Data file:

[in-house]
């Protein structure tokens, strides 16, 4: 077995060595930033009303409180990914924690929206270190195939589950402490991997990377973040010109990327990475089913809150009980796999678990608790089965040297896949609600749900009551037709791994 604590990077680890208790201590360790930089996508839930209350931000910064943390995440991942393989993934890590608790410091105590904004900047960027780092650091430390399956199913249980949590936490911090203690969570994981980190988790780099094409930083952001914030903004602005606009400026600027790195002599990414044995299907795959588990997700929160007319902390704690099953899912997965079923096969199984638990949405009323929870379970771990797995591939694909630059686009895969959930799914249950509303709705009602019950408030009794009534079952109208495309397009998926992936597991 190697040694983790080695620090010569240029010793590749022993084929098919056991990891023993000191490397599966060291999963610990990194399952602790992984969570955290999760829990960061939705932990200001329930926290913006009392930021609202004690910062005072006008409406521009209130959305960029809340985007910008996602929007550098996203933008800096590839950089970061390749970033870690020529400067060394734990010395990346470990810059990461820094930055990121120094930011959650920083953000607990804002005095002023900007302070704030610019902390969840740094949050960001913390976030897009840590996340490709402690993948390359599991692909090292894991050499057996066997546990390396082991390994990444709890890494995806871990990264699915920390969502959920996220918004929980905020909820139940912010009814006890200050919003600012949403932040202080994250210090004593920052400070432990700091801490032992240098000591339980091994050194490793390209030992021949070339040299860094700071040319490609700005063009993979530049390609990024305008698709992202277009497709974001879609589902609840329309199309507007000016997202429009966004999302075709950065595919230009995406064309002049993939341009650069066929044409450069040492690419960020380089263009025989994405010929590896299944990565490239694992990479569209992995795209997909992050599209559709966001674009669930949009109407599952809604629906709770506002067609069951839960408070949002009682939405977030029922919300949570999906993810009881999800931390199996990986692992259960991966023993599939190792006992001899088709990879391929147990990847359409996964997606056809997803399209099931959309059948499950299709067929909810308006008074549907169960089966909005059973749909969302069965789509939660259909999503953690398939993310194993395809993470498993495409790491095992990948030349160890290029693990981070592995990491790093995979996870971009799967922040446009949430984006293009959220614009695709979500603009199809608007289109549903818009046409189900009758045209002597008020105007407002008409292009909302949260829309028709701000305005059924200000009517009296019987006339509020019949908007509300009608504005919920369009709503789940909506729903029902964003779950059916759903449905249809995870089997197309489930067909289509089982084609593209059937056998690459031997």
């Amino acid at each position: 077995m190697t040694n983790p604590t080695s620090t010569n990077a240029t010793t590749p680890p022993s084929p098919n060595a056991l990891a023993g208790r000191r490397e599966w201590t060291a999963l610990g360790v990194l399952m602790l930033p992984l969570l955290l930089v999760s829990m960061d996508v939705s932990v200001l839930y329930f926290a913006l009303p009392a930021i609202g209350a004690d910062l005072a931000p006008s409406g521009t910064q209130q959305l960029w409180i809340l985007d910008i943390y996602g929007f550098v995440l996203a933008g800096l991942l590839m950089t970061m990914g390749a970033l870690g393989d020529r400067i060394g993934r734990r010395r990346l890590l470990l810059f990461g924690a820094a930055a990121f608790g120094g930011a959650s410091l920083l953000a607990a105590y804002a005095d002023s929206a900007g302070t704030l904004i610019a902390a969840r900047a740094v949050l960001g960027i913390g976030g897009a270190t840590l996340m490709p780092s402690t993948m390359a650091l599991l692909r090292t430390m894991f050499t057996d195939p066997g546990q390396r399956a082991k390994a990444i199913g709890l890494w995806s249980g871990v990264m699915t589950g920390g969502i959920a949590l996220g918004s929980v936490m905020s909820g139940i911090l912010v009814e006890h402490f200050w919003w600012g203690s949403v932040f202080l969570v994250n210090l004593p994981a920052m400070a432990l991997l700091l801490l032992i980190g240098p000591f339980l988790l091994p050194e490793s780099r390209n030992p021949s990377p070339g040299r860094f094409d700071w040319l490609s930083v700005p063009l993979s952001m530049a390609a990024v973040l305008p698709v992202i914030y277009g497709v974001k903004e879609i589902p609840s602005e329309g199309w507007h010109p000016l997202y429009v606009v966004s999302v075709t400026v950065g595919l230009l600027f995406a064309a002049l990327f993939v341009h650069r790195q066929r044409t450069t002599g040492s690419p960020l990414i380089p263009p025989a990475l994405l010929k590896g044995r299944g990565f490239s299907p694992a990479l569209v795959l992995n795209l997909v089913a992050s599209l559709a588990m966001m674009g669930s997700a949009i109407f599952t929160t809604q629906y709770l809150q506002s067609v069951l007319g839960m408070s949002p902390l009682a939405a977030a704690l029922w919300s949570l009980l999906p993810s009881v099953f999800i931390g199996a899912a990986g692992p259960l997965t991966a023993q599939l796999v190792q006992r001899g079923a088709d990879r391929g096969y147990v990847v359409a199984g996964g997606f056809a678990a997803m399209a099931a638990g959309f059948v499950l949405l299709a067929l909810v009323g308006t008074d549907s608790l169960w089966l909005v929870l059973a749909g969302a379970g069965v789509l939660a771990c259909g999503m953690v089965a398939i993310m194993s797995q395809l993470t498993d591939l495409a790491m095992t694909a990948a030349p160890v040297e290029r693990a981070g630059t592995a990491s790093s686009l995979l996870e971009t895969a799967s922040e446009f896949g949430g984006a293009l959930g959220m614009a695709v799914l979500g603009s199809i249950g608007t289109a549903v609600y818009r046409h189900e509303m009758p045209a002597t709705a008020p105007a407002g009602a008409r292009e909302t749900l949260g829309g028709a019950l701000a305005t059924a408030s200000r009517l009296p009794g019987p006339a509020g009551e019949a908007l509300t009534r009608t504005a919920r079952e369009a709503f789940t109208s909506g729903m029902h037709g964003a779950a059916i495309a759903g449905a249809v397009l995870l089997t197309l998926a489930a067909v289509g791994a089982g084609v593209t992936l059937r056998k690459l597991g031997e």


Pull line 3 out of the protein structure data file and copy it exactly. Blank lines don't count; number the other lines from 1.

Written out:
């Amino acid at each position: 077995m190697t040694n983790p604590t080695s620090t010569n990077a240029t010793t590749p680890p022993s084929p098919n060595a056991l990891a023993g208790r000191r490397e599966w201590t060291a999963l610990g360790v990194l399952m602790l930033p992984l969570l955290l930089v999760s829990m960061d996508v939705s932990v200001l839930y329930f926290a913006l009303p009392a930021i609202g209350a004690d910062l005072a931000p006008s409406g521009t910064q209130q959305l960029w409180i809340l985007d910008i943390y996602g929007f550098v995440l996203a933008g800096l991942l590839m950089t970061m990914g390749a970033l870690g393989d020529r400067i060394g993934r734990r010395r990346l890590l470990l810059f990461g924690a820094a930055a990121f608790g120094g930011a959650s410091l920083l953000a607990a105590y804002a005095d002023s929206a900007g302070t704030l904004i610019a902390a969840r900047a740094v949050l960001g960027i913390g976030g897009a270190t840590l996340m490709p780092s402690t993948m390359a650091l599991l692909r090292t430390m894991f050499t057996d195939p066997g546990q390396r399956a082991k390994a990444i199913g709890l890494w995806s249980g871990v990264m699915t589950g920390g969502i959920a949590l996220g918004s929980v936490m905020s909820g139940i911090l912010v009814e006890h402490f200050w919003w600012g203690s949403v932040f202080l969570v994250n210090l004593p994981a920052m400070a432990l991997l700091l801490l032992i980190g240098p000591f339980l988790l091994p050194e490793s780099r390209n030992p021949s990377p070339g040299r860094f094409d700071w040319l490609s930083v700005p063009l993979s952001m530049a390609a990024v973040l305008p698709v992202i914030y277009g497709v974001k903004e879609i589902p609840s602005e329309g199309w507007h010109p000016l997202y429009v606009v966004s999302v075709t400026v950065g595919l230009l600027f995406a064309a002049l990327f993939v341009h650069r790195q066929r044409t450069t002599g040492s690419p960020l990414i380089p263009p025989a990475l994405l010929k590896g044995r299944g990565f490239s299907p694992a990479l569209v795959l992995n795209l997909v089913a992050s599209l559709a588990m966001m674009g669930s997700a949009i109407f599952t929160t809604q629906y709770l809150q506002s067609v069951l007319g839960m408070s949002p902390l009682a939405a977030a704690l029922w919300s949570l009980l999906p993810s009881v099953f999800i931390g199996a899912a990986g692992p259960l997965t991966a023993q599939l796999v190792q006992r001899g079923a088709d990879r391929g096969y147990v990847v359409a199984g996964g997606f056809a678990a997803m399209a099931a638990g959309f059948v499950l949405l299709a067929l909810v009323g308006t008074d549907s608790l169960w089966l909005v929870l059973a749909g969302a379970g069965v789509l939660a771990c259909g999503m953690v089965a398939i993310m194993s797995q395809l993470t498993d591939l495409a790491m095992t694909a990948a030349p160890v040297e290029r693990a981070g630059t592995a990491s790093s686009l995979l996870e971009t895969a799967s922040e446009f896949g949430g984006a293009l959930g959220m614009a695709v799914l979500g603009s199809i249950g608007t289109a549903v609600y818009r046409h189900e509303m009758p045209a002597t709705a008020p105007a407002g009602a008409r292009e909302t749900l949260g829309g028709a019950l701000a305005t059924a408030s200000r009517l009296p009794g019987p006339a509020g009551e019949a908007l509300t009534r009608t504005a919920r079952e369009a709503f789940t109208s909506g729903m029902h037709g964003a779950a059916i495309a759903g449905a249809v397009l995870l089997t197309l998926a489930a067909v289509g791994a089982g084609v593209t992936l059937r056998k690459l597991g031997e």